A 20 year journey
When Townsville school leaver Sarah Hughes enrolled in the first year of James Cook University’s new Bachelor of Pharmacy program in 1999, she had little idea of where the profession would take her.
Fast forward two decades and what she has found is a diverse career that’s allowed her to juggle family and work with aplomb.
Based in Port Douglas in Queensland’s beautiful far north, Sarah’s career in pharmacy has seen her move from a purely community-based focus to include home medication management as well as hospital pharmacy. All while raising four children.
“I now spend two days a week in a community pharmacy, have one day in the Mossman Hospital, and one day a week where I do the reviews,” she said.
“The community pharmacy combines retail and customer service and is quite demanding and non-stop all day, whereas the hospital is more clinical. It’s still very busy, but it’s a different kind of busy. There’s also a whole lot of new knowledge to learn, that I hadn’t used before. And then there are the home medicine reviews which I really enjoy.”
Career diversity a drawcard
Sarah was initially drawn to the idea of diversifying into home medication reviews through a desire to take on the additional and ongoing study required for the role, which she said allows her to keep her clinical knowledge up to date.
What has kept her doing them has been the difference she feels she is making in patients’ lives.
“You feel like you are healing people. With every visit I have done there has been some outcome or some change, so they really make a difference.”
Along with the clinical skills, it’s a role that also requires good communication, listening, and interviewing skills. Sarah uses her ability to draw people out and prompt them to give information, while ensuring they don’t feel intimidated or threatened.
"You go into the patients’ home where they feel very comfortable speaking to you about everything. Whereas they may not always have had the time, or felt as comfortable asking the doctor or in the pharmacy,” she said.
“You educate patients about what they are taking and why they need to take it. They ask you questions and they know you are working with them to get the best outcome. There are often a lot of issues and problems that you pick up, such as duplications of therapy or something they are taking that is no longer necessary. In the end, it is better for the patient.”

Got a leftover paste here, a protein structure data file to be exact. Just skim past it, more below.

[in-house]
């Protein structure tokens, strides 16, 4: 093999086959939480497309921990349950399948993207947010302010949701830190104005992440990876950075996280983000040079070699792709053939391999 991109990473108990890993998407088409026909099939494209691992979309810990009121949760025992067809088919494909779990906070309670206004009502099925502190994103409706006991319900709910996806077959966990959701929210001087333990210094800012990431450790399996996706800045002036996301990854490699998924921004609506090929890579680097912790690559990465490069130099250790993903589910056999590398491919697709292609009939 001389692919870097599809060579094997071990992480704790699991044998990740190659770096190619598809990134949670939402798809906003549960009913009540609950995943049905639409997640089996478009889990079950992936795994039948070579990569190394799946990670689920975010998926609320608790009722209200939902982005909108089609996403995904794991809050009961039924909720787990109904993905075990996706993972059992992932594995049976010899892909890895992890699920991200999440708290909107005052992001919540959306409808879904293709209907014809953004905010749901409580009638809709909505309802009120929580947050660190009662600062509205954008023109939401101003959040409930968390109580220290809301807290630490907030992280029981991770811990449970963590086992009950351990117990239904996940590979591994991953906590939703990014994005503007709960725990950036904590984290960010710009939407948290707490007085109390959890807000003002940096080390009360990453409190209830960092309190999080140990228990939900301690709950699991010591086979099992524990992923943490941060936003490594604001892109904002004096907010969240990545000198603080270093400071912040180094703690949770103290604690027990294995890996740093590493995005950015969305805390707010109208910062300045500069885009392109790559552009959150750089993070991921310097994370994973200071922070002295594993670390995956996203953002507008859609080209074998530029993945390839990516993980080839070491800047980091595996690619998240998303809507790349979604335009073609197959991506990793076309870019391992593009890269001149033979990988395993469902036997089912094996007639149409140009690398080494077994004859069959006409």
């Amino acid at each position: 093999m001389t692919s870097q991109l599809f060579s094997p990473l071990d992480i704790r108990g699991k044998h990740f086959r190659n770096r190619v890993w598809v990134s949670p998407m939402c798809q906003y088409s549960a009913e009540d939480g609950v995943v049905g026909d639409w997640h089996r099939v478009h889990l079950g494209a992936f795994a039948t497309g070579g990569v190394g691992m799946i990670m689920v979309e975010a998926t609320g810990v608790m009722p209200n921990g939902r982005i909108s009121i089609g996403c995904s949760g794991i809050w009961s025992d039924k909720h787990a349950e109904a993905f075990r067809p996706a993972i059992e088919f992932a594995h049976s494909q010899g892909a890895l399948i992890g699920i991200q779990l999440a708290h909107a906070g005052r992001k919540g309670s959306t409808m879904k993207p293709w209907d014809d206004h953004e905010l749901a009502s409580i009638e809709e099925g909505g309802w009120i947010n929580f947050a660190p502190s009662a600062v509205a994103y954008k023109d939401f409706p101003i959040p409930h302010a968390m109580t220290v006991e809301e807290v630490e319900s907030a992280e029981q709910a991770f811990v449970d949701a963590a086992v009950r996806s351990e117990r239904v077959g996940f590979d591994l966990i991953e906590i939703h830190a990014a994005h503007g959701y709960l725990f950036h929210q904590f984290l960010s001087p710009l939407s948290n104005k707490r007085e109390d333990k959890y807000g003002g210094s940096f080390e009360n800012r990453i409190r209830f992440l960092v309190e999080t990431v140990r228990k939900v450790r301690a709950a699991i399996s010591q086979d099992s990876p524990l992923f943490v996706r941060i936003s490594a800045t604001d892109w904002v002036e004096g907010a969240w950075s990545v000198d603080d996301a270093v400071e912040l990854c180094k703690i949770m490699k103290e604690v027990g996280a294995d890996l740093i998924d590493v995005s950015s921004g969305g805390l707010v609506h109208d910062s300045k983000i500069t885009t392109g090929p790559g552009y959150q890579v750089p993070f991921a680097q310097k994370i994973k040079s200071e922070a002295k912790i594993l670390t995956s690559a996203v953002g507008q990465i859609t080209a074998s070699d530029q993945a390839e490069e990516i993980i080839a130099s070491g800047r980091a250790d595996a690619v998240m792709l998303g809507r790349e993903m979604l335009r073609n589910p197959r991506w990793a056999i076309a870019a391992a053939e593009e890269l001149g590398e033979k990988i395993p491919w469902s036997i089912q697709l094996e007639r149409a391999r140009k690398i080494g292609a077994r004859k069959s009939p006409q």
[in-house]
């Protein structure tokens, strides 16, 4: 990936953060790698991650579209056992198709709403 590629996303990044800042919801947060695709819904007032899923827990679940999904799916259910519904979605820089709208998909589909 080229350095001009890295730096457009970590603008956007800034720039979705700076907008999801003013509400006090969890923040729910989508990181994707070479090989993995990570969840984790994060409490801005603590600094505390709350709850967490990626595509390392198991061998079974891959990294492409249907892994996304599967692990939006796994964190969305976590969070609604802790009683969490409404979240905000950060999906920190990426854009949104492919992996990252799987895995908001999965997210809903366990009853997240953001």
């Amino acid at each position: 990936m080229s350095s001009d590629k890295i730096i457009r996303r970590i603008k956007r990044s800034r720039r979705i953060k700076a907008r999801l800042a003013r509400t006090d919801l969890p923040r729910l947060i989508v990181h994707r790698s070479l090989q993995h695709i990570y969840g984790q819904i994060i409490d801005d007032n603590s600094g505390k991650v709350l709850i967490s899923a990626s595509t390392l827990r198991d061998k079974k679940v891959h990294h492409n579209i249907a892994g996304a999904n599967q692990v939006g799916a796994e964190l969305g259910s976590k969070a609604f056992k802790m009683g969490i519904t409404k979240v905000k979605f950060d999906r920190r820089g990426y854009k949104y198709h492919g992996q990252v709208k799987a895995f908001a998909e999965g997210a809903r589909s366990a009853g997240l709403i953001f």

“I do like a bit of de-prescribing. You get people who have been on medications for 20 years and it hasn’t been reviewed. That's a big thing for people of certain age groups.”
Jobs-a-plenty in rural pharmacy
Reflecting on her career from its earliest days, Sarah admits pharmacy wasn’t her first choice. She knew little about the profession when she first applied to university. But pharmacy was new to JCU, and while she wanted to work in a medical profession she knew she didn’t want to be a doctor.
What she found was a course that grabbed her attention and a learning environment in which she thrived, topping chemistry in her first year.
The University’s focus on placements was also highly beneficial, giving students the opportunity to experience the profession across a range of fields and locations, from metropolitan hospitals to rural communities and the outback.
And it was these placements that opened her eyes to the benefits of a rural lifestyle and career.
“It was really good to get a taste of what it is like in the real world, and what is it like living in an area where you would like to practice,” Sarah said.
“I found that job opportunities were better in rural areas, as was the pay. I had initially thought of moving to the city, but after spending time in a rural area I found the prospects and lifestyle were just better.”
- Sarah Hughes
Although it’s been more than twenty years since she took her first steps along the path to becoming a pharmacist, Sarah is still discovering the directions the role can take her in.
“I’m enjoying the diversity of the different experiences, branching out into different areas, and taking advantage of the opportunities available. It's nice to try a few different things. I'm just at the beginning of working out which direction I want to go in,” she said.
“I went into pharmacy straight from school. It was sort of by default. But I have really grown into it. It’s been the perfect career for me having children and being able to come and go from the workforce between having children,” she said.
“It’s a career that is always in demand. Every time I’ve been ready to come back to work there has been a job here for me.”